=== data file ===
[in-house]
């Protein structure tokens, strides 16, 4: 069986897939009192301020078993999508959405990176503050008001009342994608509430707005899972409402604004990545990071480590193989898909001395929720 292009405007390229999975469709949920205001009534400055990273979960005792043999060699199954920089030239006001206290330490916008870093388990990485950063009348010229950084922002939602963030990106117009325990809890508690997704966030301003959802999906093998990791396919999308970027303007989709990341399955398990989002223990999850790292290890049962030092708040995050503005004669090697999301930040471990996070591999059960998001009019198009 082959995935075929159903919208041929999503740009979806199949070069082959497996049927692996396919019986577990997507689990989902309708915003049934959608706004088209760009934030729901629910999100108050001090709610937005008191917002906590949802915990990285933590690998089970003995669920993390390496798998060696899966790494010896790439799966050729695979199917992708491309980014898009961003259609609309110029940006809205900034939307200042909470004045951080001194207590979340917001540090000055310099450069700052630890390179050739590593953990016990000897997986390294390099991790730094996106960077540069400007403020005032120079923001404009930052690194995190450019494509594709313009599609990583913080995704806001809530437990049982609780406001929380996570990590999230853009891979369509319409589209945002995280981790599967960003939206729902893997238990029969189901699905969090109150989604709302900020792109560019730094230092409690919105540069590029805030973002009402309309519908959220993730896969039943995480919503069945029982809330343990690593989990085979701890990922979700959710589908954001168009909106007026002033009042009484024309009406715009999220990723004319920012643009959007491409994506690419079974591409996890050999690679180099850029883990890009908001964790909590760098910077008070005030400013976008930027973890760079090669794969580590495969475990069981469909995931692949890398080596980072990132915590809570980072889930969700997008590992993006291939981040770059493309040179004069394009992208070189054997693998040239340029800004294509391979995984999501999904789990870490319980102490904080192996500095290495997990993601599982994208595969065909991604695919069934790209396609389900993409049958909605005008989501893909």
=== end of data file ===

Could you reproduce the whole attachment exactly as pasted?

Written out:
[in-house]
């Protein structure tokens, strides 16, 4: 069986897939009192301020078993999508959405990176503050008001009342994608509430707005899972409402604004990545990071480590193989898909001395929720 292009405007390229999975469709949920205001009534400055990273979960005792043999060699199954920089030239006001206290330490916008870093388990990485950063009348010229950084922002939602963030990106117009325990809890508690997704966030301003959802999906093998990791396919999308970027303007989709990341399955398990989002223990999850790292290890049962030092708040995050503005004669090697999301930040471990996070591999059960998001009019198009 082959995935075929159903919208041929999503740009979806199949070069082959497996049927692996396919019986577990997507689990989902309708915003049934959608706004088209760009934030729901629910999100108050001090709610937005008191917002906590949802915990990285933590690998089970003995669920993390390496798998060696899966790494010896790439799966050729695979199917992708491309980014898009961003259609609309110029940006809205900034939307200042909470004045951080001194207590979340917001540090000055310099450069700052630890390179050739590593953990016990000897997986390294390099991790730094996106960077540069400007403020005032120079923001404009930052690194995190450019494509594709313009599609990583913080995704806001809530437990049982609780406001929380996570990590999230853009891979369509319409589209945002995280981790599967960003939206729902893997238990029969189901699905969090109150989604709302900020792109560019730094230092409690919105540069590029805030973002009402309309519908959220993730896969039943995480919503069945029982809330343990690593989990085979701890990922979700959710589908954001168009909106007026002033009042009484024309009406715009999220990723004319920012643009959007491409994506690419079974591409996890050999690679180099850029883990890009908001964790909590760098910077008070005030400013976008930027973890760079090669794969580590495969475990069981469909995931692949890398080596980072990132915590809570980072889930969700997008590992993006291939981040770059493309040179004069394009992208070189054997693998040239340029800004294509391979995984999501999904789990870490319980102490904080192996500095290495997990993601599982994208595969065909991604695919069934790209396609389900993409049958909605005008989501893909």